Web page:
Editor's note: This is part of a series of reports CNN.com is featuring from an Anderson Cooper special this week, "Live from Iraq," which airs at 10 p.m. ET.
Army Staff Sgt. Antonio Gonzales says people don't understand what soldiers are going through.
BAGHDAD, Iraq (CNN) -- Army Staff Sgt. Antonio Gonzales points his weapon across the Tigris River, keeping a close eye on a bridge that was cracked in half by an insurgent attack a few months ago.
He's 31 and on his second tour in Iraq. His survival and that of the men he serves with rely on an instinctive ability to spot hidden threats. A pile of trash, an odd formation of wires, a cart seemingly left innocently by the side of the road -- all could mean death.
"If you don't come out here, then you really have no clue," says Gonzales, a member of Task Force Justice, which is operating in northern Baghdad. "They don't understand what it is [like] driving down the road and to wonder if you are going to get blown up or not."
Gonzales and soldiers like him across Iraq must continue the day-to-day duties even as debate back home intensifies about the 160,000-plus U.S. forces in Iraq. Gen. David Petraeus, the U.S. commander in Iraq, testified before Congress Monday that the "surge" has improved security and that some U.S. troops could begin leaving Iraq by the end of the year.
Petraeus would not speculate on force reductions beyond next summer.
President Bush ordered nearly 30,000 additional troops to Iraq in January as part of a campaign to pacify Baghdad and its surrounding provinces and stabilize the Iraqi government.
According to a new CNN/Opinion Research Corporation Poll, 63 percent of Americans surveyed continue to oppose the war. However, a slight majority, 52 percent, believes that it is necessary to keep troops in Iraq in order to prevent additional acts of terrorism in the United States.
Back in Iraq, there's no access to the news for the troops at the heart of the surge, but the soldiers are fully aware of the political debate and the sentiment back home. The troops long to be back in the States. But if that's not going to happen, they really wish the politicos would take a tour with them, deep in the trenches of war.
"As you can see, we don't have palaces as some of our national leadership likes to make out that we have," says Army Staff Sgt. David Julian as he scans a room crammed wall-to-wall with cots where some soldiers try and catch sleep and others joke with each other. Watch what soldiers have to say in the trenches »
Staff Sgt. Harry Thomas Morgan, on his third tour of duty, says, "It is my personal belief that if you are in a leadership position from senator to president, you should have to come here and live with the soldiers on the ground, not necessarily in the 'Green Zone' where we have the most luxuries.
"America needs to see what we see through the eyes of the soldier."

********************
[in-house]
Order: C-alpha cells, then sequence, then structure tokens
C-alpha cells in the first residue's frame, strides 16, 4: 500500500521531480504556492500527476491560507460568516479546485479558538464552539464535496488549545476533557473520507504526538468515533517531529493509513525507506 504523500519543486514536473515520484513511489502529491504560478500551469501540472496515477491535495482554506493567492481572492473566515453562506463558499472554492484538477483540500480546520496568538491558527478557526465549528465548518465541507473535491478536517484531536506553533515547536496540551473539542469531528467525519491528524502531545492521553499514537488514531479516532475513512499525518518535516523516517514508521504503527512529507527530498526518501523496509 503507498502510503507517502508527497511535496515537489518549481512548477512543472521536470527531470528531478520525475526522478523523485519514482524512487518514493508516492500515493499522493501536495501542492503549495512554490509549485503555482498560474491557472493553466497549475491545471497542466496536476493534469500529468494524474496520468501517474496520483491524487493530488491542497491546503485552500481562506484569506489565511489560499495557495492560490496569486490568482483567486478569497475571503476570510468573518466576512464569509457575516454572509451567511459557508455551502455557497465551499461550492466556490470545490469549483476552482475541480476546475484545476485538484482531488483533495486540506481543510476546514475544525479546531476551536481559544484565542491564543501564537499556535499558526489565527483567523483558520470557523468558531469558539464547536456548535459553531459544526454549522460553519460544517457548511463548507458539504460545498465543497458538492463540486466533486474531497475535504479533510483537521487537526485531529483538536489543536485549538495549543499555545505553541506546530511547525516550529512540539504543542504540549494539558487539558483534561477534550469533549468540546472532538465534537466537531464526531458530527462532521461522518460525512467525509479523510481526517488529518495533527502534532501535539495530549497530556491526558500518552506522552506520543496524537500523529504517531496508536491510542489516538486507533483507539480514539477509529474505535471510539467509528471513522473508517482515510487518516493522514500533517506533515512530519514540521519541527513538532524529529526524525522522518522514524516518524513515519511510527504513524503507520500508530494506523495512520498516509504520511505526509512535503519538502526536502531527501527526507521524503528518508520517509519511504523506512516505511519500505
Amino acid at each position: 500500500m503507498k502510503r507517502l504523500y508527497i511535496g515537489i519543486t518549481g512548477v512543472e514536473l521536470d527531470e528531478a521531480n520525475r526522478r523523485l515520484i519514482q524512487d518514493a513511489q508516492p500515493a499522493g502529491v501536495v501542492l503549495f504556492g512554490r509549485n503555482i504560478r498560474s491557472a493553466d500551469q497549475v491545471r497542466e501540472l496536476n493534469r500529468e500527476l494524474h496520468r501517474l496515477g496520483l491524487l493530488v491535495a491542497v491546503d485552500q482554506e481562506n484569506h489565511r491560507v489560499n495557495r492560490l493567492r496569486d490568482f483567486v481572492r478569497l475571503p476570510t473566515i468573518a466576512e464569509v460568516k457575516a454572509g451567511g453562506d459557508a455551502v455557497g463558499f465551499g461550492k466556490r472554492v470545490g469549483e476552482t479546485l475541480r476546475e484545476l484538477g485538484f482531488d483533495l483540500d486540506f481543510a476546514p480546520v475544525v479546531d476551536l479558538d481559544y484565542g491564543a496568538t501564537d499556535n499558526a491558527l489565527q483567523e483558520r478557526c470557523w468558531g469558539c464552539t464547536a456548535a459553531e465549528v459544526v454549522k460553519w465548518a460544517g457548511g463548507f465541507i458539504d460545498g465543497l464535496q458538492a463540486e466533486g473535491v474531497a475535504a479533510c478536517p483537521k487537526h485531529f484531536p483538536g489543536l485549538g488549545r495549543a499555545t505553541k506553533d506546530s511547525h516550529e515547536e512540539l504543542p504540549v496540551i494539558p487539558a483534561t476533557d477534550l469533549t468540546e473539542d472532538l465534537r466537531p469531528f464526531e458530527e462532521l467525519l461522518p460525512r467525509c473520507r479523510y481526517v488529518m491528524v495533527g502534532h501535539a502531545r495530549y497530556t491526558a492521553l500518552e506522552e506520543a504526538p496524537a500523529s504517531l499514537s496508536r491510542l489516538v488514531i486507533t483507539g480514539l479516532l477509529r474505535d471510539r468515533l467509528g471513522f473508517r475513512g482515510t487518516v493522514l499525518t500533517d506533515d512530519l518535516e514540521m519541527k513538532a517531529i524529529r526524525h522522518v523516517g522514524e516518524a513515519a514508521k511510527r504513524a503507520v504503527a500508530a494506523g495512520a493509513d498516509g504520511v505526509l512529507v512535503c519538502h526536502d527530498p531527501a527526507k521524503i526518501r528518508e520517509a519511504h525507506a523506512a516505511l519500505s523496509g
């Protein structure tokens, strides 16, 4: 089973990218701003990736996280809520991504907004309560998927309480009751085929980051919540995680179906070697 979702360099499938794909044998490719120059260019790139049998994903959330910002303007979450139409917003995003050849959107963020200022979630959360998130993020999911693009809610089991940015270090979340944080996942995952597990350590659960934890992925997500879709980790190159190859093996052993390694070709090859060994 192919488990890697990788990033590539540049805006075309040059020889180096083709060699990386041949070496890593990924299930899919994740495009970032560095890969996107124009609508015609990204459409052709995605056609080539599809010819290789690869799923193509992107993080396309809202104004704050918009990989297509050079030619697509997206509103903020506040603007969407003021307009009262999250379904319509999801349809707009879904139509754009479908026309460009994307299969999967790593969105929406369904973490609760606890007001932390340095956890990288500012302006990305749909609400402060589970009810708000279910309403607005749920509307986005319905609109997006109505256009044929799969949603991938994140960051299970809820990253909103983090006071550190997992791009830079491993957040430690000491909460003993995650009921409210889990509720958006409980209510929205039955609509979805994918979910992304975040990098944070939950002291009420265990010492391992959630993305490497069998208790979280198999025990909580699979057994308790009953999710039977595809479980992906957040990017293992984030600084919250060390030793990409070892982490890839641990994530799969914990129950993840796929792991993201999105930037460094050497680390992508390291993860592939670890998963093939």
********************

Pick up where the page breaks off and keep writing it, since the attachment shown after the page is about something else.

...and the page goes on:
Morgan and Julian are part of Delta Company, 1-64 Armor, the last of the surge battalions to arrive in the capital.
The sacrifices these men and women in uniform go through are many -- from families left behind to those who paid the ultimate price. They fight for a better future for Iraq and to bring each other home. They say the bond between the soldiers is what helps them make it through each day.
There are those who are so war weary they just want to forget Iraq, and others who fear that failure in Iraq will mean all the lives lost were for naught. It's also hard for them to describe what they do, even when trying to explain it to family.
"My mother sent me an e-mail the other day asking me, 'What's it like? What's your job like day in and day out?' And I started writing back and I didn't know what to say," says Pfc. Tyler Norton, a fresh-faced medic in his early 20s and on his first tour of duty with Delta Company.
Norton and the others with Delta Company live in a two-story home converted two weeks ago into the Washash Joint Security Station. Such combat outposts are where U.S. soldiers live in close proximity to their Iraqi counterparts, a key cornerstone of the Baghdad security plan.
The partnership allows the Americans to keep a close eye on the Iraqi Security Forces, who are often prone to complacency and militia infiltration. It also allows for a bird's eye view of Baghdad's neighborhoods.
The U.S. troops are at the heart of the surge and trying to maintain stability so, as Julian puts it, Iraqis aren't "stuck in strife and turmoil." He says the Iraqi children treat them like "kings," which helps keep the soldiers going.
"It makes it worth it to know that you might provide a future for those kids," Julian says.
Gonzales says the future of Iraq could still go either way. "We're hoping what we're doing here is helping keep them on our side, rather than have them go into full-blown chaos," he says. "We definitely want a fast resolution here, but it's going to take time, a lot more than we thought and that's fine, we're committed to it." E-mail to a friend
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